More bad news for publishers – ad blocking is spreading like a virus among consumers.
The latest study, the 2016 Mobile Ad-blocking Report, from analyst firm PageFair show that the number of mobile devices that have ad-blocking technology has grown some 90% in the past year to 419 million devices – about 22% of the world’s smartphone users – and more than twice the estimated installations on desktop and laptop computers.
On a far more positive note, PageFair said that there were just 14 million monthly active users of mobile ad-blocking browsers in North America and Europe, with the largest application being in China (159 million), India (122 million) and Indonesia (38 million). But, the company notes, the problem is growing in North America and Europe.
Ad blocking on mobile devices are more prevalent in APAC because they improve page loading speed and reduce data usage, which have greater impact in regions where networks are less robust and data more expensive.
A year ago, PageFair estimated nearly 200 million users had ad-blocking technology active on their computers, a 41% increase Y/Y, with the highest penetration in North America, Europe and Australia. Ad blocking in the United Kingdom was up 82% to 123 million users and 48% in the United States to 45 million active users.
But, the industry agrees, consumers aren’t the only ones to blame.
“The public is not inherently hostile to advertising. There are magazines (like Vogue) and TV programs (like the Super Bowl), where people’s primary interest is the ads. What people hate are bad ads,” David Chavern, CEO, Newspaper Association of America, told PageFair. “Digital advertising is still in still too derivative of print and TV advertising. We have no ad vocabulary that is optimized to the digital environment experience. People love Vine videos — so why are there no 7 second ads? We also measure digital ads by a metric — “impressions” — that has no real meaning or value. If we don’t fix these problems, and we allow ad blockers to take over, then we will be left with small, subscription models that will exclude large portions of the public. Not being able to afford HBO is one thing. Not being able to afford quality news would be a much more serious problem.”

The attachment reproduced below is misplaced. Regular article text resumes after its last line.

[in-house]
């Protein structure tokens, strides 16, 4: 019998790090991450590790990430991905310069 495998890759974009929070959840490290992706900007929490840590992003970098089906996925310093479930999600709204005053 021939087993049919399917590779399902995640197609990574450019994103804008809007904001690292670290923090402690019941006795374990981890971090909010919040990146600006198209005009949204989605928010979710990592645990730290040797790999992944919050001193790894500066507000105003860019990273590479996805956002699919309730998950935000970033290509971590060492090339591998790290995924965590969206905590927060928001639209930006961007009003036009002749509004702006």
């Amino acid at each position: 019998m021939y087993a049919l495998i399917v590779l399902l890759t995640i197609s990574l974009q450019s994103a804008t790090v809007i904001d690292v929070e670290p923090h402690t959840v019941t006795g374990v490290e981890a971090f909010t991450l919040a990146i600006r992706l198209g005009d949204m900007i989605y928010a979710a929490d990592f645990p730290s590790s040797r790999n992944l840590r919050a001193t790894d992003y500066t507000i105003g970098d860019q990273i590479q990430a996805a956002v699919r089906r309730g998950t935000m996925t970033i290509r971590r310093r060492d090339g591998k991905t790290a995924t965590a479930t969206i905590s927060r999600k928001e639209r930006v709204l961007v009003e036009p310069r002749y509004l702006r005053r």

Consumers who are aware of ad blocking are using it
In another report released this week, from Midia Research, less than half (41%) of respondents from the U.S., U.K., Brazil, Australia, Sweden and France knew what ad blocking was. But 80% of that group used ad blocking on their computers and 46% blocked ads on their smartphones.
The survey, from Decoding The Ad-blocking Consumer, also found that if they were blocked from the site because they employed an ad blocker, they’d stop visiting it.
“Whether one should or should not use the outright ban tactics will vary based on the size and characteristics of publishers’ audiences, their share of ad-blocking users, the loyalty of its audience as well as their ability to successfully deploy alternative revenue streams,” said Karol Severin, a Midia Research analyst.